New Orleans' Mardi Gras may be a world-famous day of celebration, but that morning, all was still and quiet — at first — when two musical forces met for the first time in the city's landmark park, Congo Square.
Filmmaker Dale Djerassi introduced Brazilian master percussionist Airto Moreira to members of New Orleans' own legendary Preservation Hall Jazz Band that morning and captured the meeting, and their concert the following day, in his film "Resurrection! Airto Moreira and the Preservation Hall Jazz Band."
Djerassi directed and produced the short documentary, which is screening Aug. 27 and 28 in the South Bay as part of the Cinequest film festival.
The film, which was released in early 2021, also showed locally at last year's United Nations Association Film Festival. It debuted at the 2021 Woodstock Film Festival and also showed last year at the New Orleans Film Festival.
Djerassi is a native of the Peninsula, but it was connections forged elsewhere that helped lay the foundation for "Resurrection!"
Moreira grew up in Brazil, but in the 1960s came to the United States to follow his wife, bossa nova singer Flora Purim. Djerassi came to know Moreira and his family well as he documented Moreira and Purim's 1988 return to their native Brazil for his film "Nada Será Como Antes (Nothing Will Be As It Was)."
But in more recent times, Djerassi said that due to health and other issues, Moreira found himself in a creative lull, going so far as to cancel performances.
Djerassi got personally acquainted with the Preservation Jazz Hall Band and its current creative director Ben Jaffe during the several years that he lived in New Orleans, though the first time Djerassi heard their music, it was right here on the Peninsula, when as a child he accompanied his mother to one of the band's performances at Stanford. More recently, Preservation Hall's touring band, in town to perform at SFJAZZ late last year, did a brief residency at the Djerassi Resident Artists Program, of which Djerassi is a founding trustee. The program operates out of the Djerassi family's ranch in Woodside.
Djerassi was inspired to encourage a meetup between the percussionist and the jazz band while he was attending several nights of performances by Preservation Hall musicians in San Francisco presented by SFJAZZ. Each night, the band performed with a different guest artist.
"I mentioned it to Ben Jaffe, after the third or fourth show at SFJAZZ. I went backstage and talked to him and I said, 'Hey, you've played with all these different people. Have you ever thought of playing with Airto?'" he said.
Djerassi was able to help arrange the meeting of the musicians, set for Mardi Gras morning, 2017.
Though Mardi Gras brings throngs to New Orleans each year to celebrate, the holiday, along with Christmas Day, is one of Preservation Hall Jazz Band's two days off each year, making it a good day for a meetup. And Djerassi noted that with Mardi Gras season already in full swing, Congo Square was particularly quiet that morning, as many people were sleeping in after enjoying festivities the night before. But it wasn't long before the morning meeting between Moreira and the Preservation Hall musicians turned into a jam session.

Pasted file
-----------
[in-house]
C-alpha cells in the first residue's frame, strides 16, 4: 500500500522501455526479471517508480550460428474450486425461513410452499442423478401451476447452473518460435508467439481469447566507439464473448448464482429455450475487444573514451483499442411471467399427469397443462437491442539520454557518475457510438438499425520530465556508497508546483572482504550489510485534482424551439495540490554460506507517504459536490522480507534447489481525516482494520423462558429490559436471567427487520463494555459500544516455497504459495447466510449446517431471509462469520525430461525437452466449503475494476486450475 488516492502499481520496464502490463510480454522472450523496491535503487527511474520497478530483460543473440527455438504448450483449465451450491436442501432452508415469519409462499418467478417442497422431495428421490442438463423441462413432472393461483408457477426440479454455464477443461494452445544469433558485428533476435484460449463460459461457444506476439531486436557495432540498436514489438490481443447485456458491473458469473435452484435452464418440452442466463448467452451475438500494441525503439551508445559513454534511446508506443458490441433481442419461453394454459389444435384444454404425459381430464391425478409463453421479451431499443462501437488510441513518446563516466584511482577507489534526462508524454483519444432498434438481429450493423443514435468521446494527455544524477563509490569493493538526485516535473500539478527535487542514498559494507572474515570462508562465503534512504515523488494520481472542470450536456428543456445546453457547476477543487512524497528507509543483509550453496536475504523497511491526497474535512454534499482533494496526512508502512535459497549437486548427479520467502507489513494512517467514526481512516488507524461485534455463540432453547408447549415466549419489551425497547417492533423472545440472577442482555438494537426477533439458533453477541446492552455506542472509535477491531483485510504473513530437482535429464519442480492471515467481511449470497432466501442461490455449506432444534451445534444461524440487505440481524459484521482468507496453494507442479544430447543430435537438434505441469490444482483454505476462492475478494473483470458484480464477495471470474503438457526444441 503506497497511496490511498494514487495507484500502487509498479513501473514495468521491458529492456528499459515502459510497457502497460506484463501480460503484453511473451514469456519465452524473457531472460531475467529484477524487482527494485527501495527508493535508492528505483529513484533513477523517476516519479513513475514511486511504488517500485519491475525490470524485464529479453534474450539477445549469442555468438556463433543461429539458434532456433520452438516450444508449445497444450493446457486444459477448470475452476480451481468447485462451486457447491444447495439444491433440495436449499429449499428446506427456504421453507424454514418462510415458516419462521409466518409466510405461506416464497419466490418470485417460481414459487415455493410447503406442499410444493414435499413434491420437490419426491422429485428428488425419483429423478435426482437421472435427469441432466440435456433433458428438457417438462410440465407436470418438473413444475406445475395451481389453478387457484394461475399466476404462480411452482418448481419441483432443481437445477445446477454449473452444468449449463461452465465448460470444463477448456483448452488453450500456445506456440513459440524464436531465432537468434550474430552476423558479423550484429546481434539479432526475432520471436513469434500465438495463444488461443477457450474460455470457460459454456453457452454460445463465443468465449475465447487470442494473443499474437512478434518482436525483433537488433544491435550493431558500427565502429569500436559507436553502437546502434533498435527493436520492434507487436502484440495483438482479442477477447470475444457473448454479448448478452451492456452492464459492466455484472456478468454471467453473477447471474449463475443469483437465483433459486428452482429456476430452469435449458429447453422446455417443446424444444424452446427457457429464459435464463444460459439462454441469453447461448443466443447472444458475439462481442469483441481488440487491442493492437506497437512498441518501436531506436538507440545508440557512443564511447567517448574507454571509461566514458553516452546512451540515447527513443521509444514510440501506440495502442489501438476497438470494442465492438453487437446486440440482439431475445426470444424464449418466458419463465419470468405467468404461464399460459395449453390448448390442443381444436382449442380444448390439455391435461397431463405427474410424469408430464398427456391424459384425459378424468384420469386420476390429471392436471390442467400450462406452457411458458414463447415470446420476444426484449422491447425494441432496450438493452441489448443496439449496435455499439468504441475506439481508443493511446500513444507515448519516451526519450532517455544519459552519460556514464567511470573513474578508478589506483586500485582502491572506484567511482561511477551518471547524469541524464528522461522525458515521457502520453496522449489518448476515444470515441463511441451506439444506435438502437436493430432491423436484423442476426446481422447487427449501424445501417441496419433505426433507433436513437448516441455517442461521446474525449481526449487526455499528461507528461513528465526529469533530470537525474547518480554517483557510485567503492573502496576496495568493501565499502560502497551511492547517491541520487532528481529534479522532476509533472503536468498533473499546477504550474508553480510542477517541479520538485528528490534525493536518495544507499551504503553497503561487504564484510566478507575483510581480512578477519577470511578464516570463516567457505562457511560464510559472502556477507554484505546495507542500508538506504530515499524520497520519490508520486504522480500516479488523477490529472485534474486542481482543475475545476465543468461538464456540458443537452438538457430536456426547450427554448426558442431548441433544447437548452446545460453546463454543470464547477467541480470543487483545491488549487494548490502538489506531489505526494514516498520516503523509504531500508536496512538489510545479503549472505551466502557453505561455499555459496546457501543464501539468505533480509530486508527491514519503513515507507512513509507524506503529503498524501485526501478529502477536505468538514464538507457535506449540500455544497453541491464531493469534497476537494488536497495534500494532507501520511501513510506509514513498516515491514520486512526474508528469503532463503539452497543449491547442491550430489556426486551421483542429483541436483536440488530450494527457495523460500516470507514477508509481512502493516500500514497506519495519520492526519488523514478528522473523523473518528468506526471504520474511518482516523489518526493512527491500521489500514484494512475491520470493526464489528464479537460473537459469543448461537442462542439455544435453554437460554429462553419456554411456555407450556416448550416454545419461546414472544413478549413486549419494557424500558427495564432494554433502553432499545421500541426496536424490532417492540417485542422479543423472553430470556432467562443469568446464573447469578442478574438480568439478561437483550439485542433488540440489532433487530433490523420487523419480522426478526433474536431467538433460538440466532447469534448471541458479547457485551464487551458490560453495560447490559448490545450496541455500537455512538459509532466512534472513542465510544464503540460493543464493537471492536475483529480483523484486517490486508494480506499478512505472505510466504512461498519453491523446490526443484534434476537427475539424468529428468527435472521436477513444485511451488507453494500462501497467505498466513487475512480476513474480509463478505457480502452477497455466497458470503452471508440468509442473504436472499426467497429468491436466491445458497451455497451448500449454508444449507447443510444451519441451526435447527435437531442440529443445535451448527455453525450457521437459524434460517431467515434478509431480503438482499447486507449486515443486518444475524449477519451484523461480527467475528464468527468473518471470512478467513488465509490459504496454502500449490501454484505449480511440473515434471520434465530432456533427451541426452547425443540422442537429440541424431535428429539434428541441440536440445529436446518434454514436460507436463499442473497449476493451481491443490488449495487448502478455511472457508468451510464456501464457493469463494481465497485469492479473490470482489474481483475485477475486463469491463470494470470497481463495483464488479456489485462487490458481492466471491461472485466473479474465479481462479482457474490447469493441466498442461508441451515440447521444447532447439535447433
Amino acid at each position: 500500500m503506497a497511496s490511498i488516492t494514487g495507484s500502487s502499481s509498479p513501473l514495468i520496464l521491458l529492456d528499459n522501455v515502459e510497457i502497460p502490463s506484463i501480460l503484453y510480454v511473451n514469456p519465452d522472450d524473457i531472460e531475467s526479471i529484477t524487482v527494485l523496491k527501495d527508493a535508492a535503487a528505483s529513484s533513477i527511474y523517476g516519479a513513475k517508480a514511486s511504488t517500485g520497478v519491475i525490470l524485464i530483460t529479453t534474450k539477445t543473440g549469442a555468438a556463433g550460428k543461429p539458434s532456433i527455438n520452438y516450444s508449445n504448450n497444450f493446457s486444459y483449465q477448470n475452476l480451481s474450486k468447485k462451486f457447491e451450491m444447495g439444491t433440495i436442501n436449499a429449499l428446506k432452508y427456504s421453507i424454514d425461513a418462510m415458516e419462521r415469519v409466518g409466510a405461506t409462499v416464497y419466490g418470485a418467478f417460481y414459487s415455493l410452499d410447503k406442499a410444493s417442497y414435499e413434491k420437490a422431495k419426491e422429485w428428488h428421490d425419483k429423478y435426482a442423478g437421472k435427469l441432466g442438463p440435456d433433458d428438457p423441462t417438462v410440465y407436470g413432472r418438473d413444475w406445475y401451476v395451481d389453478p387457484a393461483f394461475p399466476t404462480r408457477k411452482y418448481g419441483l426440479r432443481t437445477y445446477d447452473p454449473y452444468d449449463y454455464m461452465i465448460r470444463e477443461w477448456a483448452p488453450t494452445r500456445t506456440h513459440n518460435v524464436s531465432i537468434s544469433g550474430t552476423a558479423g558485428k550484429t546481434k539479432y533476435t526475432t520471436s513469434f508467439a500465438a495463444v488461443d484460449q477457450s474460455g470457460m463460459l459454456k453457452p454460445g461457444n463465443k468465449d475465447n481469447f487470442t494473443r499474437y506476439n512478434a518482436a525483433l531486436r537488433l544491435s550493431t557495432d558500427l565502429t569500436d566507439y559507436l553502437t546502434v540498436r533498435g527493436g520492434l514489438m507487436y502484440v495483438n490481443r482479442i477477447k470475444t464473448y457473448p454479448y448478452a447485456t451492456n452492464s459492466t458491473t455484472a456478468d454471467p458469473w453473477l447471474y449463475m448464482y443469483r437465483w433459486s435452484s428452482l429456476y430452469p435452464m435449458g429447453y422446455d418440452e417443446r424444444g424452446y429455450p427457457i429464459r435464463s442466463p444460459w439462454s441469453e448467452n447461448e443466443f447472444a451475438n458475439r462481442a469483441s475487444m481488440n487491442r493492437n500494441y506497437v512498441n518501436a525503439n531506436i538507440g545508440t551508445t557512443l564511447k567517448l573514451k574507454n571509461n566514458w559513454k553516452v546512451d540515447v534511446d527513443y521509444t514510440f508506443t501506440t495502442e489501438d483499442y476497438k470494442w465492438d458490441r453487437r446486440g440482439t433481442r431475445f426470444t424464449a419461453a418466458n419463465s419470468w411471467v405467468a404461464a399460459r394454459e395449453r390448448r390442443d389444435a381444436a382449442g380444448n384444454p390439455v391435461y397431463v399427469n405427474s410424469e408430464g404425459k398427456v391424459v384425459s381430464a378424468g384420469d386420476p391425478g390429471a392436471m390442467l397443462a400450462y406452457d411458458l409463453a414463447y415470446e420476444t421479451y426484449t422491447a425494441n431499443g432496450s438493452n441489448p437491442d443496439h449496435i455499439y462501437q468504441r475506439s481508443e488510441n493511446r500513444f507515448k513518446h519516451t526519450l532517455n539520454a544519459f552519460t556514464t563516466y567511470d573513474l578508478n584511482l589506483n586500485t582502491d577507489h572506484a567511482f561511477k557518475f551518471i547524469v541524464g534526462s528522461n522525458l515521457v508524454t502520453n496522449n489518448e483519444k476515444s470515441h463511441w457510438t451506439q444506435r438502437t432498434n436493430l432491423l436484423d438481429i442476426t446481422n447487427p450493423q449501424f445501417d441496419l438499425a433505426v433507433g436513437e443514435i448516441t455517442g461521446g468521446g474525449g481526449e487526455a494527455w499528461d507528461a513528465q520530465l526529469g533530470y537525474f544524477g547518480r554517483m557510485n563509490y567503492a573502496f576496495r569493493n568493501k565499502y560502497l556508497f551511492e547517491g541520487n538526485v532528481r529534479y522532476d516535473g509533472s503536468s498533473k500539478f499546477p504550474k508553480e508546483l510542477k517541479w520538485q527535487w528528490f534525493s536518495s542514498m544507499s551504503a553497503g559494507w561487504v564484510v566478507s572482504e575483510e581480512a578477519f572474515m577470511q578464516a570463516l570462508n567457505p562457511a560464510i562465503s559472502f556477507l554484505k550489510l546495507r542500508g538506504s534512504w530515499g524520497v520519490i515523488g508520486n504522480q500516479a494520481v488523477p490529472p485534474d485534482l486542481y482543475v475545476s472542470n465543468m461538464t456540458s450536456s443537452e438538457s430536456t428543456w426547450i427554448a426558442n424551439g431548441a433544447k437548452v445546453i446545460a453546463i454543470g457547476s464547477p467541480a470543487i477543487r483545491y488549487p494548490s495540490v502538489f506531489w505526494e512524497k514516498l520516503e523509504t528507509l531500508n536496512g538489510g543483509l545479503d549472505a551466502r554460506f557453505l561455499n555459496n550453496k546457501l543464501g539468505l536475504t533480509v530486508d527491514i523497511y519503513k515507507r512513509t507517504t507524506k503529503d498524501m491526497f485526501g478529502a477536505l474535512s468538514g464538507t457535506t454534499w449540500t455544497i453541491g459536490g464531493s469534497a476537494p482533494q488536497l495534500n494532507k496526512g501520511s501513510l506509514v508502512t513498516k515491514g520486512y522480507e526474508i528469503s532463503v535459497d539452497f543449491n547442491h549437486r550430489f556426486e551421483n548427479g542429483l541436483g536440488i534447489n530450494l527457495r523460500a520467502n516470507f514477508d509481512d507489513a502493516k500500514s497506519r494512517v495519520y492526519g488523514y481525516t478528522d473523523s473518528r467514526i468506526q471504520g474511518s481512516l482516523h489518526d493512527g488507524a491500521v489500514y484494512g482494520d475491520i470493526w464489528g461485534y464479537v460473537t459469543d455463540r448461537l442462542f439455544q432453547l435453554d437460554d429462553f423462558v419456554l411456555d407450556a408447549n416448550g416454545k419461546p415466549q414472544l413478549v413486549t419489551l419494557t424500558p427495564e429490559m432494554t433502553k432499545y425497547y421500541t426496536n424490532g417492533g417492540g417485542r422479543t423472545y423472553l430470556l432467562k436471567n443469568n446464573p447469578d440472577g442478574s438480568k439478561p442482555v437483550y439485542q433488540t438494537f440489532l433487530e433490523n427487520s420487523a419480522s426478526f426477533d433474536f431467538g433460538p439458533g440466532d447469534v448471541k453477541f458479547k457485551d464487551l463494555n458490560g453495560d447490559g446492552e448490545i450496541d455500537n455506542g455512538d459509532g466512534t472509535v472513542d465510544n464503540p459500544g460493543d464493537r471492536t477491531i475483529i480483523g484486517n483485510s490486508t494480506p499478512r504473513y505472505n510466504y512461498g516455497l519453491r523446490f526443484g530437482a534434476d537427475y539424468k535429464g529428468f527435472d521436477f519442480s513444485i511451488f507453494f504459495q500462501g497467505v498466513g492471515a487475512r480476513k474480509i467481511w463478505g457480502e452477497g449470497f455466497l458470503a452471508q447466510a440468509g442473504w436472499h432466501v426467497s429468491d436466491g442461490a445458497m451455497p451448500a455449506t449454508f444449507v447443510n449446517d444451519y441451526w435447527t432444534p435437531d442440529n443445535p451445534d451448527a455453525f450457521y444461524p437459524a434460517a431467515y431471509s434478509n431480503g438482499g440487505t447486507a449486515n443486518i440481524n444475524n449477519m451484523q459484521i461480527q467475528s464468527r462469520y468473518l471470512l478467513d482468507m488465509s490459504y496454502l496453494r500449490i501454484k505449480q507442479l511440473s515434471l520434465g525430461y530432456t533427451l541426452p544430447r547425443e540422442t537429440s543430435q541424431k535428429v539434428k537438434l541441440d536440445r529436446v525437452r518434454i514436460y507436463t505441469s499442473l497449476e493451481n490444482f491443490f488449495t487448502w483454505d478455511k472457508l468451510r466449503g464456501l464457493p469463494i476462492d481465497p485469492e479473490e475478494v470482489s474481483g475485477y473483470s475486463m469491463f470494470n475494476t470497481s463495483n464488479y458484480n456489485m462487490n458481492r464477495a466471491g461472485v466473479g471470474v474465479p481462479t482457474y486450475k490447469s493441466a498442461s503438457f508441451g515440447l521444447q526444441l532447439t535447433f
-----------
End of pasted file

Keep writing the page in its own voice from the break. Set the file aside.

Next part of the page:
"There was basically nobody there, unless they were still up, because this was really in the morning, so it was nice because there was no crowd — it wasn't a show in that sense. It was just like an introduction to each other. And they just started playing, jamming right there," Djerassi said.
"Resurrection!" documents that first meeting as well as the musicians' collaborative concert on the following day at Preservation Hall, an intimate venue in New Orleans' French Quarter. Joining Moreira on stage with the Preservation Hall Jazz Band was his daughter, vocalist Diana Booker, and her husband, percussionist Krishna Booker. The Bookers' young daughter accompanied them on the trip to New Orleans, making the trip a family affair.
The performance was not only a success, Djerassi said, but it restored Moreira's joy in performing.
"I call this 'music as medicine for the soul.' Because (Preservation Hall) really loved playing with Airto because he's a legend in jazz circles in percussion, and he loved it because it's such a fun, uplifting, musical ensemble — they're just amazing that way. And so that's why I called the film 'Resurrection' with an exclamation mark, because it really has that effect," Djerassi said.
"Resurrection! Airto Moreira and Preservation Hall Jazz Band" shows as part of Cinequest's "Who We Are, Who We Were" program of short films Aug. 27, 7:15 p.m. and Aug. 28, 6:45 p.m. at the Pruneyard Cinema, 1875 S. Bascom Ave., Campbell. For more information, visit cinequest.org.